Sunday, December 3, 2017

Top 10 Athletes From Illinois

December 3, 1818: Illinois is admitted to the Union as the 21st State. Next year will be the State's Bicentennial.

Top 10 Athletes From Illinois

Remember: Some of these will be from the northern, Chicago-leaning half of the State; but some will be from the southern, St. Louis-leaning half. Chicago, by itself, makes Illinois one of the most athletically potent States, up there with New York, Pennsylvania, Ohio, Florida, Texas and California.

Honorable Mention to Baseball Hall-of-Famers from the State who didn't otherwise make the Top 10: Al Spalding of Byron (we'll never know for sure how the legendary 1870s pitcher and later executive would have done under modern rules), Charles Comiskey of Chicago's St. Ignatius Prep (he was a great player before becoming a rotten team owner), Joe McGinnity of Decatur, Ray Schalk of the St. Louis suburb of Litchfield, "Sunny" Jim Bottomley and Charles "Red" Ruffing of Nokomis, Freddie Lindstrom of Chicago's Loyola Academy, Lou Boudreau of Harvey, Albert "Red" Schoendienst of the St. Louis suburb of Germantown, Robin Roberts of Springfield, and Kirby Puckett of Chicago's Calumet High School.

Jim Thome of the Peoria suburb of Bartonville will almost certainly join them in the election whose results will be announced next month. Rickey Henderson was born in Chicago, but lived in Oakland from age 7 onward, and so was included in the corresponding post I did for California. So was Robin Yount, born in Danville, Illinois, but raised in Los Angeles.

Honorable Mention to Bob Turley of the St. Louis suburb of Troy, who won the World Series Most Valuable Player award in 1958, the year he also became the 1st Yankee to win the Cy Young Award. "Bullet Bob" was also a member of the Yankees' 1961 and 1962 World Champions.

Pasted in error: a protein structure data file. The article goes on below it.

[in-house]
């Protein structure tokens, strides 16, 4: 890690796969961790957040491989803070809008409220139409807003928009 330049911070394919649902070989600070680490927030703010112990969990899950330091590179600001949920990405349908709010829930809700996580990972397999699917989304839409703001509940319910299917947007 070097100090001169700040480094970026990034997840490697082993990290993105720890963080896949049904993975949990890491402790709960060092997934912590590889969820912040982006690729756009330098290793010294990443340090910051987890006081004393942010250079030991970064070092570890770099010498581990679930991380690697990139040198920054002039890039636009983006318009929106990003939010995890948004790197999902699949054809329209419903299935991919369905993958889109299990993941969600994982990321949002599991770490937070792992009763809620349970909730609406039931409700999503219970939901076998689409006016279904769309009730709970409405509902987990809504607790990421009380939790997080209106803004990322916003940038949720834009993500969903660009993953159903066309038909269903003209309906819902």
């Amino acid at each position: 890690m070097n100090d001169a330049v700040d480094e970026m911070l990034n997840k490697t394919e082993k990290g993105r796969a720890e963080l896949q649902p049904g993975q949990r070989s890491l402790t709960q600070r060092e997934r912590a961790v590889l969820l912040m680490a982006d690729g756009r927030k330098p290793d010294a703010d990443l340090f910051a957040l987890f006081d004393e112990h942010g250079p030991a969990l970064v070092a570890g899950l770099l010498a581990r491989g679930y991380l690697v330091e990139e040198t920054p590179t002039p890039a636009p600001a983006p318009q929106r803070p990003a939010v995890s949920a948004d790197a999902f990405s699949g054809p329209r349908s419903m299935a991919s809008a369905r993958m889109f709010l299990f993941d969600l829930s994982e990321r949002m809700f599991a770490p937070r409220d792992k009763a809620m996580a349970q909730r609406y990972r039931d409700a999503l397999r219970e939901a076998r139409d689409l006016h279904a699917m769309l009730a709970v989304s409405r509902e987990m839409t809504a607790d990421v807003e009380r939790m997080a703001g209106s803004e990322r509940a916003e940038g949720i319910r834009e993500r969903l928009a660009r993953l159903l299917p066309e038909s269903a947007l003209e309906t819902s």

Honorable Mention to Ben Zobrist of Eureka, who was named World Series MVP in 2016, helping the Chicago Cubs finally win the World Series again.

Honorable Mention to Yankee World Series Winners from the State: Ruffing, Turley, Bill "Moose" Skowron of Chicago's Weber High School, Joe Girardi of East Peoria (won 3 World Series as a player and another as manager, let's give credit where it's due), Homer Bush of East St. Louis, and Jerry Hairston Jr. of the Chicago suburb of Naperville.

Honorable Mention to Pro Football Hall-of-Famers from the State who didn't otherwise make the Top 10: John "Paddy" Driscoll of Evanston, George Trafton of the Chicago suburb of Oak Park, Tony Canadeo of Chicago's Steinmetz High School, George Connor of Chicago's De La Salle Institute, Kellen Winslow Sr. of East St. Louis, and Kevin Greene of Granite City.

Honorable Mention to Knute Rockne and George Halas, both of Chicago, who were very good football players in their time, the 1910s; but are now far better remembered as coaches who helped to define the sport in the 1920s.

Rockne died in a plane crash in 1931, while his Notre Dame team was the defending National Champion. Halas, for all intents and purposes the founder of the NFL, continued to shape the game into the 1960s, and still owned the Chicago Bears at his death in 1983.

Honorable Mention to Clint Frank of Evanston and Johnny Lattner of Chicago's Fenwick High School, who won the Heisman Trophy, in 1937 at Yale and in 1953 at Notre Dame, respectively.